Harris gave Ortiz credit for the win.

"He caught me with some great punches," Ortiz said. "He looked very different in this fight. He was very sharp and accurate."

• Featherweight Daniel Ponce De Leon (40-2, 33 KOs) scored a massive third-round knockout of Antonio Escalante (23-3, 15 KOs) in a title eliminator.

Ponce De Leon, a former junior featherweight titleholder from Mexico, won his sixth in a row since losing that belt on a first-round knockout to Juan Manuel Lopez in 2008. And now, with the win, Ponce De Leon, 30, is the mandatory challenger for Lopez, who now owns a featherweight belt.

That rematch could happen if Lopez retains his title against Rafael Marquez in their Nov. 6 fight.

Escalante was fighting Ponce De Leon on even terms through the first two rounds, but Ponce De Leon is known for concussive power and showed it in the third. He cracked Escalante, 25, of El Paso, Texas, with a left and followed with a flush right to the jaw that dropped Escalante hard and flat on his back. Referee Tony Crebs called off the fight without a count at 2 minutes, 40 seconds.

"My timing was off [at first], but I loosened up and got into my groove," Ponce De Leon said. "I didn't feel his punch at all. So my game plan worked perfectly. I want to fight for a world title again. I want to be a world champion again."

It was a bitterly disappointing loss for Escalante, who had been involved in some excellent action fights -- including his points win against Miguel Roman in February on ESPN2's "Friday Night Fights" -- and was closing in on his first title opportunity.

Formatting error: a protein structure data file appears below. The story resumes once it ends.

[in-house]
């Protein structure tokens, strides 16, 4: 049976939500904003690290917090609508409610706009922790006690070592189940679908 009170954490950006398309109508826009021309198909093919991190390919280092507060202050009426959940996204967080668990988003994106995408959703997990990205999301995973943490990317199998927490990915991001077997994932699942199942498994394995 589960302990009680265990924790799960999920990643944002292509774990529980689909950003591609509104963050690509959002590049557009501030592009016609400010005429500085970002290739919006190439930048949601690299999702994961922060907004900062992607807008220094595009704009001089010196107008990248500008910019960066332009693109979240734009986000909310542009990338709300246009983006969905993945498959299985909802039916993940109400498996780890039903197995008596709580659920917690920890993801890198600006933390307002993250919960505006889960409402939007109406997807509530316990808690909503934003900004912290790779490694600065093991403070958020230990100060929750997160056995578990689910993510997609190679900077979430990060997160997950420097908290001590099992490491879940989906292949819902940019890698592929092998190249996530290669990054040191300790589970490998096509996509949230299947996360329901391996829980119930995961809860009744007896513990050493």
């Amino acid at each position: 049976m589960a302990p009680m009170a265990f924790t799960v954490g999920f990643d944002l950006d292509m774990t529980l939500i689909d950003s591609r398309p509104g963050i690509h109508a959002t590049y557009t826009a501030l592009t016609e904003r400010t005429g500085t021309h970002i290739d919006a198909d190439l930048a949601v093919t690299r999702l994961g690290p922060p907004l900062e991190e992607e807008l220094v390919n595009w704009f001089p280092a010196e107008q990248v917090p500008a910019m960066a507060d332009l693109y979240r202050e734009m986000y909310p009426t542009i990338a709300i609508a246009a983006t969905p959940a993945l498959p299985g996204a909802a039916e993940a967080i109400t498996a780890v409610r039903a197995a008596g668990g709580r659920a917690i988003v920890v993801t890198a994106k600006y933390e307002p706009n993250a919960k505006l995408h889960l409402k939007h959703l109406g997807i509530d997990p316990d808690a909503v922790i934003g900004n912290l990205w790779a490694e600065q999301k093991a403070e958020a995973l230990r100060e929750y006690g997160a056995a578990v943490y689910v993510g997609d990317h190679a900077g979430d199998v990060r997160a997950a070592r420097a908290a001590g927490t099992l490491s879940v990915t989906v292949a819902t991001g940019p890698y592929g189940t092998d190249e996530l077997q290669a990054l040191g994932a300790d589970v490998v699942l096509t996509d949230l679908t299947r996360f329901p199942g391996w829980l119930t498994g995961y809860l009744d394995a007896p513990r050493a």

"He's an experienced fighter," Escalante said. "He's very powerful and strong. He deserved to win the fight."

• East Los Angeles junior welterweight Frankie Gomez (6-0, 6 KOs), one of Golden Boy Promotions' prized prospects, scored two knockdowns en route to a dominant third-round knockout of Las Vegas' Ricardo Calzada (2-3, 1 KOs).

Gomez, just 18, turned pro in April after a standout amateur career in which he was the 2009 U.S. national champion at 141 pounds and claimed a silver medal at the AIBA World Boxing Championships in Milan, Italy -- the only American to reach the finals -- in his first open tournament.

He had no problem with Calzada, whom he dropped and badly hurt with a left uppercut in the third round. Another flush left hand dropped Calzada during the follow-up attack, prompting referee Pat Russell to call it off without a count at 1 minute, 6 seconds.

• Junior middleweight prospect Keith Thurman (14-0, 13 KOs), who went down on the first punch of the fight, rallied to stop Quandray Robertson (15-10, 10 KOs) in the third round in a bit of a wild fight.

In the eventful first round, Robertson dropped Thurman hard with a left hook on the chin with the first punch, and, in the final seconds of the round, Thurman put together a combination that dropped Robertson, who was so upset about being knocked down that he pounded the canvas three times in disgust before beating the count.

A left hand put Robertson down again the second round, which Thurman dominated. As Thurman continued to pound Robertson, he taunted Thurman to hit him again. That's just what he did.

Thurman, a who just missed making the 2008 U.S. Olympic team, dominated the third round, too, until he finished the fight with a right uppercut that dropped Robertson, and referee Russell called it off without a count at 2 minutes, 40 seconds.

• Lightweight Sharif Bogere (17-0, 11 KOs), a five-time national amateur champion in his native Uganda before relocating to Henderson, Nev., stopped Mexico's Julian Rodriguez (17-20-4, 11 KOs) at 1:43 of the second round. The 21-year-old Bogere, who signed last week with Golden Boy, dropped Rodriguez, who was unsteady when he got to his feet and referee Raul Caiz Sr. called it off.

• Oxnard, Calif., lightweight David Rodela (15-3-4, 6 KOs) and Mexico's Juan Manuel Montiel (6-3-2, 1 KO) battled to a six-round majority draw. One judge had it for Rodela, 59-55. The other two had it 57-57.

• Kaliesha "Wild Wild" West (13-1-2, 4 KOs) of Moreno Valley, Calif., stopped Angel Gladney (6-3-1, 5 KOs) of Columbia, S.C., at 59 seconds of the seventh round to win a vacant women's bantamweight title.